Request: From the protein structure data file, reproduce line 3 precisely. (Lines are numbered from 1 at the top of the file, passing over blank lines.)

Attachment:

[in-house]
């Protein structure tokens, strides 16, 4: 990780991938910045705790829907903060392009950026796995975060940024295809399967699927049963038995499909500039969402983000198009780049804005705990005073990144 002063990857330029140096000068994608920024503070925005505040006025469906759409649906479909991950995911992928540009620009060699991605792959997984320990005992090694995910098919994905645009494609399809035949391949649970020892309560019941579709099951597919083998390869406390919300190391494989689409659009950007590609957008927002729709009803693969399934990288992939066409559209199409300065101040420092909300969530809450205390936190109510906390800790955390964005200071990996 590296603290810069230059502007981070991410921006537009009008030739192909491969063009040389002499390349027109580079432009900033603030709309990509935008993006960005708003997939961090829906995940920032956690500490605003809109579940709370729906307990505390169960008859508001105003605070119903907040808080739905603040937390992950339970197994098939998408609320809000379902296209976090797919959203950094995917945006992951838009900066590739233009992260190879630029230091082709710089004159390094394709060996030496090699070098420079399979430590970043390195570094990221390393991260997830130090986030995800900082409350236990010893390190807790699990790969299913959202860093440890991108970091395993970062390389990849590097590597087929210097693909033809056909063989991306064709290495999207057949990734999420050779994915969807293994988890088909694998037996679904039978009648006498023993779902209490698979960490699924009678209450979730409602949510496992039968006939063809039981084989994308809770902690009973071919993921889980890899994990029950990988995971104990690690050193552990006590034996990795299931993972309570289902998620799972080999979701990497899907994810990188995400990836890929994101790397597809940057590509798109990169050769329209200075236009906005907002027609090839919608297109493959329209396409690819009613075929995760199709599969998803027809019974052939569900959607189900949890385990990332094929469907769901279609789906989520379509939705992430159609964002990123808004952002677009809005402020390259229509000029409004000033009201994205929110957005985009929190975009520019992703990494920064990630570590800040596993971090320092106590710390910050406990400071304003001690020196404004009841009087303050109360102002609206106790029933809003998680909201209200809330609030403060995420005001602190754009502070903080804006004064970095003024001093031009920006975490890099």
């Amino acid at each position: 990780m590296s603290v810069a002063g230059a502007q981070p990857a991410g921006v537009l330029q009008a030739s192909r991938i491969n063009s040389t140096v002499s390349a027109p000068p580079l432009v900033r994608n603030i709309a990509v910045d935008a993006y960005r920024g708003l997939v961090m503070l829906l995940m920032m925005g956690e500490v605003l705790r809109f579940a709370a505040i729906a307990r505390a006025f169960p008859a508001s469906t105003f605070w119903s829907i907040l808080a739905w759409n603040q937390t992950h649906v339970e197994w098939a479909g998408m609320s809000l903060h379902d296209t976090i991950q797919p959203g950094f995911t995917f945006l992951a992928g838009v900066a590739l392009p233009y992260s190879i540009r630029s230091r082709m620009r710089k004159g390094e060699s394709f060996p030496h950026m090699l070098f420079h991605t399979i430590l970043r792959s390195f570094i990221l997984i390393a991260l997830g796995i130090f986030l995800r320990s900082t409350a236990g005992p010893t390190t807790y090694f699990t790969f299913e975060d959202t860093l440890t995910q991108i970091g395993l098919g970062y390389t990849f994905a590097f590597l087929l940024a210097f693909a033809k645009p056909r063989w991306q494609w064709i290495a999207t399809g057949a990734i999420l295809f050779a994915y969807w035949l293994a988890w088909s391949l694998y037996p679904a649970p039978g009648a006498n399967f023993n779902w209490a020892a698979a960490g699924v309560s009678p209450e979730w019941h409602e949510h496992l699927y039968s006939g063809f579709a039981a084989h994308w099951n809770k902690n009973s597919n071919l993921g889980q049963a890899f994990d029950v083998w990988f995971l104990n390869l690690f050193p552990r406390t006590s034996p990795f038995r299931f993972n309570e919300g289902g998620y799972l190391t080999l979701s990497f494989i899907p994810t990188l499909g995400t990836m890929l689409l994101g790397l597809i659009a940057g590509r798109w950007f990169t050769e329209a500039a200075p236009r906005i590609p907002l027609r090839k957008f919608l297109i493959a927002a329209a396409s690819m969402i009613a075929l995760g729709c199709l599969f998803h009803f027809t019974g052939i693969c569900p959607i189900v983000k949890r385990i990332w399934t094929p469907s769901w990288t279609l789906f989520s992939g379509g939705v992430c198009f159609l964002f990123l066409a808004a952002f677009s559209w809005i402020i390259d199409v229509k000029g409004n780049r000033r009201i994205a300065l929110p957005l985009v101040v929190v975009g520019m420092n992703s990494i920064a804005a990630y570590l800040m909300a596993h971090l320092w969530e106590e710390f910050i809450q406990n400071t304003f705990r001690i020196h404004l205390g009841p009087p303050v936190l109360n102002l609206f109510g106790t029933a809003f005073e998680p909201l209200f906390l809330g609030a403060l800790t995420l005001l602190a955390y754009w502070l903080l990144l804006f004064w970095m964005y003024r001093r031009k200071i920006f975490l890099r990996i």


């Amino acid at each position: 990780m590296s603290v810069a002063g230059a502007q981070p990857a991410g921006v537009l330029q009008a030739s192909r991938i491969n063009s040389t140096v002499s390349a027109p000068p580079l432009v900033r994608n603030i709309a990509v910045d935008a993006y960005r920024g708003l997939v961090m503070l829906l995940m920032m925005g956690e500490v605003l705790r809109f579940a709370a505040i729906a307990r505390a006025f169960p008859a508001s469906t105003f605070w119903s829907i907040l808080a739905w759409n603040q937390t992950h649906v339970e197994w098939a479909g998408m609320s809000l903060h379902d296209t976090i991950q797919p959203g950094f995911t995917f945006l992951a992928g838009v900066a590739l392009p233009y992260s190879i540009r630029s230091r082709m620009r710089k004159g390094e060699s394709f060996p030496h950026m090699l070098f420079h991605t399979i430590l970043r792959s390195f570094i990221l997984i390393a991260l997830g796995i130090f986030l995800r320990s900082t409350a236990g005992p010893t390190t807790y090694f699990t790969f299913e975060d959202t860093l440890t995910q991108i970091g395993l098919g970062y390389t990849f994905a590097f590597l087929l940024a210097f693909a033809k645009p056909r063989w991306q494609w064709i290495a999207t399809g057949a990734i999420l295809f050779a994915y969807w035949l293994a988890w088909s391949l694998y037996p679904a649970p039978g009648a006498n399967f023993n779902w209490a020892a698979a960490g699924v309560s009678p209450e979730w019941h409602e949510h496992l699927y039968s006939g063809f579709a039981a084989h994308w099951n809770k902690n009973s597919n071919l993921g889980q049963a890899f994990d029950v083998w990988f995971l104990n390869l690690f050193p552990r406390t006590s034996p990795f038995r299931f993972n309570e919300g289902g998620y799972l190391t080999l979701s990497f494989i899907p994810t990188l499909g995400t990836m890929l689409l994101g790397l597809i659009a940057g590509r798109w950007f990169t050769e329209a500039a200075p236009r906005i590609p907002l027609r090839k957008f919608l297109i493959a927002a329209a396409s690819m969402i009613a075929l995760g729709c199709l599969f998803h009803f027809t019974g052939i693969c569900p959607i189900v983000k949890r385990i990332w399934t094929p469907s769901w990288t279609l789906f989520s992939g379509g939705v992430c198009f159609l964002f990123l066409a808004a952002f677009s559209w809005i402020i390259d199409v229509k000029g409004n780049r000033r009201i994205a300065l929110p957005l985009v101040v929190v975009g520019m420092n992703s990494i920064a804005a990630y570590l800040m909300a596993h971090l320092w969530e106590e710390f910050i809450q406990n400071t304003f705990r001690i020196h404004l205390g009841p009087p303050v936190l109360n102002l609206f109510g106790t029933a809003f005073e998680p909201l209200f906390l809330g609030a403060l800790t995420l005001l602190a955390y754009w502070l903080l990144l804006f004064w970095m964005y003024r001093r031009k200071i920006f975490l890099r990996i």